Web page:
Terrain tutorial - Part 2

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He beginner.png

Tutorials in this series:

Colorizing terrain



Painting techniques

As a general rule for area design, keep in mind that when it comes to colorizing terrain, a little goes a long way.

Sampling existing colors

It is possible to sample colors that have already been used to paint a heightmap.

Note that this method only works for colors that have been painted onto a heightmap. To sample a texture, a different tool is needed, the Clone Tool, CloneTool.png which will be covered below.

Fading colors

Start with a heightmap that has already been painted with various colors


Importing a Brush Pattern

Of the three types of brush patterns, we have covered the "Solid" Brush Pattern, Solid.png and the "Perlin" Brush pattern, Perlin noise dropdown.png which gives more natural fractal shapes.

The third kind of Brush Pattern, is Import, which lets you select any texture file you wish as the pattern to use for the brush. This might be useful as a "rubber stamp" to make repeating patterns of color or terrain, along with other uses. Textures could be anything from a geometric pattern, to an image of leaves, to a company logo or even a photograph of a place or person.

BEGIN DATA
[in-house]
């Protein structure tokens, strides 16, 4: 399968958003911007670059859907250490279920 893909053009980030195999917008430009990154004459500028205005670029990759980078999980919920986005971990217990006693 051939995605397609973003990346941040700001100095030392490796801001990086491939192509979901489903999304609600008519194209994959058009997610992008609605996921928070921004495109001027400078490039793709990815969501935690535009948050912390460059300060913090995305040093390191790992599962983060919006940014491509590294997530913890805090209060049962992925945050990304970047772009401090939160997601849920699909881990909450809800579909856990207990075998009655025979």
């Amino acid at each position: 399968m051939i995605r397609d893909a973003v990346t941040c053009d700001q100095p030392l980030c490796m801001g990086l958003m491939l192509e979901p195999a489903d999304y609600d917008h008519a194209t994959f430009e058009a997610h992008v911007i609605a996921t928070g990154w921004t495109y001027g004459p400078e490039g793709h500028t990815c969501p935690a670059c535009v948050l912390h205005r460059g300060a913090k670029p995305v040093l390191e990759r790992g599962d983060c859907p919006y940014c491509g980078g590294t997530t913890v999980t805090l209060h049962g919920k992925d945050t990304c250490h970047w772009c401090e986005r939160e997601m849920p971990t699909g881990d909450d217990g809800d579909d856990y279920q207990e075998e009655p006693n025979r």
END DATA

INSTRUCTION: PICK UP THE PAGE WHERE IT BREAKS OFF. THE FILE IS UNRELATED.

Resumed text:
In this section of the tutorial, we will:

  • Import the HeroEngine logo as a brush pattern
  • Stamp the image in color on a heightmap
  • Raise and lower terrain in the same pattern as the logo.

Using an imported brush pattern to colorize


Using a brush pattern to raise terrain

The brush pattern can also affect the raising and lowering of terrain. In the following example, the HeroEngine logo will be used to make a brush pattern which creates hills and valleys on the heightmap in the shape of the logo.

At this point, your heightmap may look like the following (it may be slightly different depending on other settings in the terrain panel):

An example of the kind of effect that can be achieved by setting a logo (in this case the HeroEngine logo) as the brush pattern. For practice, you may wish to try this with your own logo! Just have your artists save the logo in a .dds file, and import it to a folder in the Repository where you can find it.

For further practice, you may wish to try other DDS textures at random from the repository, and see what they look like when you use them to raise and lower terrain. Or, try dealing with terrain that already has hills and valleys, and see what an imported brush texture does to that terrain, versus starting with flat terrain.


See Terrain Tutorial - Part 3

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